Markets have had a ‘delicate’ start to the year and headlines such as 'Sell everything’ appearing on Investment Week do nothing to soothe nerves.

My knee jerk reaction was that the current situation is a great deal away from where it was in 2008. The situation in the global banking sector is very different and, while memories in stock markets are pitifully short, they are not that short.

I don't know the precise rationale for RBS to rush into safe assets. The general concern weighing on investors surrounds the explosive growth in Chinese debt since the crisis. Much of this debt does not sit on the government's books but on the books of the state owned enterprises (SOEs). If these bonds begin to sour there will be repercussions across the country. The Chinese financial markets are still largely closed and I doubt that many foreign investors will have direct exposure to these debts. I'm guessing that the local banks and WMPs have the majority of the exposure. If this does all go wrong, expect to hear much more about Chinese WMPs (wealth management products)!

China remains very opaque. In the worst case, this will be hopefully just a localised problem. Contagion across financial markets (as happened in 2008) seems to be a remote threat though it could be that a sneeze in the Chinese economy will give the rest of the world flu.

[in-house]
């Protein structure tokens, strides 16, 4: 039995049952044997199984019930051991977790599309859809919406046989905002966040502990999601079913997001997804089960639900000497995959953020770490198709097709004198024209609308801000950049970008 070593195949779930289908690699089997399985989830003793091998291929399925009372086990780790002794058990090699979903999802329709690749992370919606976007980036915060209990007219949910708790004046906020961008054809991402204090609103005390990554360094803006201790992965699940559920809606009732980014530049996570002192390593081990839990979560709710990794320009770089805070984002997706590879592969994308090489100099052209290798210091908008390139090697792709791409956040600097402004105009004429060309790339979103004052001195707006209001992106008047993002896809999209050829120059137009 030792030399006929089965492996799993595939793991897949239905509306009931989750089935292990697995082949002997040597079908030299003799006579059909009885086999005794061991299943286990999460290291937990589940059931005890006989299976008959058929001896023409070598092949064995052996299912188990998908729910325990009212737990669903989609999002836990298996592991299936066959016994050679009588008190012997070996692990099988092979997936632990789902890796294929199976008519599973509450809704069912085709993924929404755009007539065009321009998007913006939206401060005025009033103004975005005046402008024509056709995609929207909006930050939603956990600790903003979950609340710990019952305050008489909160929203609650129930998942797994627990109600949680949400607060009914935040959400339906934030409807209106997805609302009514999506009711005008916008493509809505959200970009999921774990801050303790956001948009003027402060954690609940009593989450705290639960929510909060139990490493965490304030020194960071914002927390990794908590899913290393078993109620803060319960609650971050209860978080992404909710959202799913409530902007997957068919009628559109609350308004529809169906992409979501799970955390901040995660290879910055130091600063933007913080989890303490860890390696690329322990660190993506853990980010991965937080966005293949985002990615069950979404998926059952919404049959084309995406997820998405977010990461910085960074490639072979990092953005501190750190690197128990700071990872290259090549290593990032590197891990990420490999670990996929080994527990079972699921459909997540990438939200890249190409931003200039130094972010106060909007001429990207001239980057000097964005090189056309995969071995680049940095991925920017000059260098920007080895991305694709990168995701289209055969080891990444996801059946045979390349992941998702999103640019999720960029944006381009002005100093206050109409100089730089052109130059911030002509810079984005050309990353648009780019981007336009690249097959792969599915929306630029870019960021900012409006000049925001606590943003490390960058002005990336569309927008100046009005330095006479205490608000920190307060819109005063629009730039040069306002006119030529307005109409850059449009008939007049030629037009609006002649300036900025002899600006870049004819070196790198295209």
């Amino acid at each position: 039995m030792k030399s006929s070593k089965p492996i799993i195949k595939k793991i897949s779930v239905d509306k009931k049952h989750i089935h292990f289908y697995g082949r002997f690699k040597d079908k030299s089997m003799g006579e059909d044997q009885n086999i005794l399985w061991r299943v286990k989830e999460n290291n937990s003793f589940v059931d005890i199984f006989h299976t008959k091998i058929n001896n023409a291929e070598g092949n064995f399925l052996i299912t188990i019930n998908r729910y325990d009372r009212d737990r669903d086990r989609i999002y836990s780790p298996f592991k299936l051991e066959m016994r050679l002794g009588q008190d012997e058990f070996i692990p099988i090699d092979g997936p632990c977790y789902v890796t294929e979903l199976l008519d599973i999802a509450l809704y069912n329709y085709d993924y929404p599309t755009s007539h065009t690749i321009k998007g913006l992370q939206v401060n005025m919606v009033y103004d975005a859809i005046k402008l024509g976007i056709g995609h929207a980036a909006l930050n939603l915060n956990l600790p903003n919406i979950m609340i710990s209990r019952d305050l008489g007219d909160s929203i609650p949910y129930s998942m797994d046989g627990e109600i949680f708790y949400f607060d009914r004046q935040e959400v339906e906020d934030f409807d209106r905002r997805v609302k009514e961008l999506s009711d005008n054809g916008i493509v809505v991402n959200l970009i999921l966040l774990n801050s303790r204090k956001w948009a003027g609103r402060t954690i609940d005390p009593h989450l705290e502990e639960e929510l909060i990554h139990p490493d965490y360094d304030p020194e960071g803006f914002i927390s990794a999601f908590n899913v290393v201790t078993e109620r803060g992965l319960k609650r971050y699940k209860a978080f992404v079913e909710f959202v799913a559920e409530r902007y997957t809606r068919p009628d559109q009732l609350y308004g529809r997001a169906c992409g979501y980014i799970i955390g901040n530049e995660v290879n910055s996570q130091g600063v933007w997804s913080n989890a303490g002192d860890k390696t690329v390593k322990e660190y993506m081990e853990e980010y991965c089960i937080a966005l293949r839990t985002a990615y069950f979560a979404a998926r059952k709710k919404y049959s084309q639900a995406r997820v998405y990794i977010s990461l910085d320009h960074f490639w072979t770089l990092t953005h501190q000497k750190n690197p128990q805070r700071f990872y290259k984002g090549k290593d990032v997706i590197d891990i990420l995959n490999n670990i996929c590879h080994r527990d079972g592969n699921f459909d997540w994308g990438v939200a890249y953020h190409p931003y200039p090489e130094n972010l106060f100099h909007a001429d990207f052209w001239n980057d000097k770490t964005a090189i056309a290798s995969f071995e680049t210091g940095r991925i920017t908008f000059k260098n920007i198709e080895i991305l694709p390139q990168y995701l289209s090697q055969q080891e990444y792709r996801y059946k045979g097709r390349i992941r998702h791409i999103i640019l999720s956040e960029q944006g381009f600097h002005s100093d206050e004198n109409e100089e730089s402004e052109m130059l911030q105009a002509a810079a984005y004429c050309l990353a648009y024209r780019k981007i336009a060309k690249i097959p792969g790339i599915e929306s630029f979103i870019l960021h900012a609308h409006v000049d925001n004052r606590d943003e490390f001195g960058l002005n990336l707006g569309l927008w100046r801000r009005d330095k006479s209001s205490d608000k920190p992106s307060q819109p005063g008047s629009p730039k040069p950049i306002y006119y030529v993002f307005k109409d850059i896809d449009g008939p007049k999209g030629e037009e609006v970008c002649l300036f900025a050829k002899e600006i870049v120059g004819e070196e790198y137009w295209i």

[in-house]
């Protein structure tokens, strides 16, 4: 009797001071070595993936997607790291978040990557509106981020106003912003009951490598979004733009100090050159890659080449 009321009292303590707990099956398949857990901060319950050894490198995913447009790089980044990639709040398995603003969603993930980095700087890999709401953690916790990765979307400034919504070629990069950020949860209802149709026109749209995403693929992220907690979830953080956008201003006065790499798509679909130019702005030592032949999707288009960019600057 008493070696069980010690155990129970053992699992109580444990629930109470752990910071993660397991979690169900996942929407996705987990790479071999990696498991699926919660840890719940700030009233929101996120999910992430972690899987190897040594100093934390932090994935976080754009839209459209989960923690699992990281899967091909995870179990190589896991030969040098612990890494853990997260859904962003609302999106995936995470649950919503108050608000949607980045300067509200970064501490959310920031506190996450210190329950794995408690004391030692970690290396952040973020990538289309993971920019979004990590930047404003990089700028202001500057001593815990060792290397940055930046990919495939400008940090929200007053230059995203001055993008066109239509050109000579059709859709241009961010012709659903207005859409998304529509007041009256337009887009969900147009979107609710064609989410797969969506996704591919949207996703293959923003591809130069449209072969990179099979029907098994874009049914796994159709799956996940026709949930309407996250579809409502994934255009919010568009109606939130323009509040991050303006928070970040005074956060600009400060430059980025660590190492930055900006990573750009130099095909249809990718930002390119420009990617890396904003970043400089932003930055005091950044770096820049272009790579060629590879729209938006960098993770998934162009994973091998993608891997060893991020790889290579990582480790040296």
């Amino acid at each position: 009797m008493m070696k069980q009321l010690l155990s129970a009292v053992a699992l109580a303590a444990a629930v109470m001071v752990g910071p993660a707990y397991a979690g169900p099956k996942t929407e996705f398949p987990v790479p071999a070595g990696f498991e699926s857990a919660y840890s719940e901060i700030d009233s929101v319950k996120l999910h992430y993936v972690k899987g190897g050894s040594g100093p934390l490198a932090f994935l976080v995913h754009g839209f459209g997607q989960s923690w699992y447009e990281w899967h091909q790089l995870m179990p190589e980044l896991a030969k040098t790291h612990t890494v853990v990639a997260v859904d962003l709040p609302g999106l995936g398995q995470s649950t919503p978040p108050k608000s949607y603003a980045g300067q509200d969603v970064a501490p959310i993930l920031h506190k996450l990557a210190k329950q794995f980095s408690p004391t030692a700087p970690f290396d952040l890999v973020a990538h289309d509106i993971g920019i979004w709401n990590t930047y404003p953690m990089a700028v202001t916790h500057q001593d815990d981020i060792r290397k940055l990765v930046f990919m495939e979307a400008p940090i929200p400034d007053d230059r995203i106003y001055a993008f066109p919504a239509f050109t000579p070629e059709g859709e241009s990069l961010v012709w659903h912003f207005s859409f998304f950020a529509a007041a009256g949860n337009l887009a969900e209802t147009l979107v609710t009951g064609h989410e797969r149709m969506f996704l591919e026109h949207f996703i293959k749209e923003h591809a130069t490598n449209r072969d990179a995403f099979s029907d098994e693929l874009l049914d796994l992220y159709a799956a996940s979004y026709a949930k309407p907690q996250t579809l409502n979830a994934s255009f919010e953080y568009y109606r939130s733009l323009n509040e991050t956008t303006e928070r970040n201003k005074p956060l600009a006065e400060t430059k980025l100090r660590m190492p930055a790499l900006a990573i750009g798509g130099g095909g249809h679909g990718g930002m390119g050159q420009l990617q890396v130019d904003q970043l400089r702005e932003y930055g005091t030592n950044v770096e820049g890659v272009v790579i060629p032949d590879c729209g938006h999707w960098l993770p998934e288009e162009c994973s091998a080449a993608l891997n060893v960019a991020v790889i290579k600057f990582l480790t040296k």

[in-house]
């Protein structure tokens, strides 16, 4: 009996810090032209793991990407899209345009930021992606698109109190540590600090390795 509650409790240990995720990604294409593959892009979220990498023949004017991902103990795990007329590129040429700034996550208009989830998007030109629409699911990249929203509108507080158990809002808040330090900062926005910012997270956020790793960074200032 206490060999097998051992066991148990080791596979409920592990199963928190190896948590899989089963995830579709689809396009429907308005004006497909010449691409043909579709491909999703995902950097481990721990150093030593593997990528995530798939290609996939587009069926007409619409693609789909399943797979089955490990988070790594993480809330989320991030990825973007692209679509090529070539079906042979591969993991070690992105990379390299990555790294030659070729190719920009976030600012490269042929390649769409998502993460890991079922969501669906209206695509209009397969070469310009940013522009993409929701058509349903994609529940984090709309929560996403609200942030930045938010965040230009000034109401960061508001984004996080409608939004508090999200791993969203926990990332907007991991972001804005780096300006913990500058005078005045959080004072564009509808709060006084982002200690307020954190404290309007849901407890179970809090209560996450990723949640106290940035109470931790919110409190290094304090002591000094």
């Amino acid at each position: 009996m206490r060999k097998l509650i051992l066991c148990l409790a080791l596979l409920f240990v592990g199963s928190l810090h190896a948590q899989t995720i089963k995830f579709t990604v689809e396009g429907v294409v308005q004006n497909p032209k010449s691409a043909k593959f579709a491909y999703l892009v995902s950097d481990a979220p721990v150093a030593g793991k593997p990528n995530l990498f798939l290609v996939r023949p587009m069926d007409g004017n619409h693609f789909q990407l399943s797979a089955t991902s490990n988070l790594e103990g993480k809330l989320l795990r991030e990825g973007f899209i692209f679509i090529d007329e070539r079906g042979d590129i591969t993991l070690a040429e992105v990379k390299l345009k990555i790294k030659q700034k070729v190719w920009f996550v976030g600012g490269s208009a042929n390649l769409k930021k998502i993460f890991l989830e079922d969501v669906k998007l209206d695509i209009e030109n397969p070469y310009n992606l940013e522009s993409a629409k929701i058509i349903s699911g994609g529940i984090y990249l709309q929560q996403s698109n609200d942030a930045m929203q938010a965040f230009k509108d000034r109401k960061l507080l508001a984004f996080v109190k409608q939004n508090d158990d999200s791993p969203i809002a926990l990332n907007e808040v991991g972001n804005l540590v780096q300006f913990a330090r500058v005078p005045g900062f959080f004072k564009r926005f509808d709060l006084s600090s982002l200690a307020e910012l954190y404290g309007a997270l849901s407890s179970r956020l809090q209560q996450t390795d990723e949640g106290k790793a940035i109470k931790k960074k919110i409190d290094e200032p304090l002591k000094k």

I'm no expert on China though I remain more optimistic than the pessimists. Yes, there are issues but the shift away from industrialisation towards services may result in a number of economic indicators failing to reflect growth in the new branches of the economy.

I don't know the guys at RBS (I'm guessing that this came from their bond team). I would be far more concerned if we were hearing similar levels of disquiet from the managers who we respect in the region.

Our portfolios are largely fully invested but we remain biased towards more defensive equities. As a result, they have held up relatively well during the periodic sell offs and have participated strongly in any market advance. Frankly trying to read the economic runes is harder than ever and our preferred strategy is to identify pockets of relative stability in a sea of uncertainty.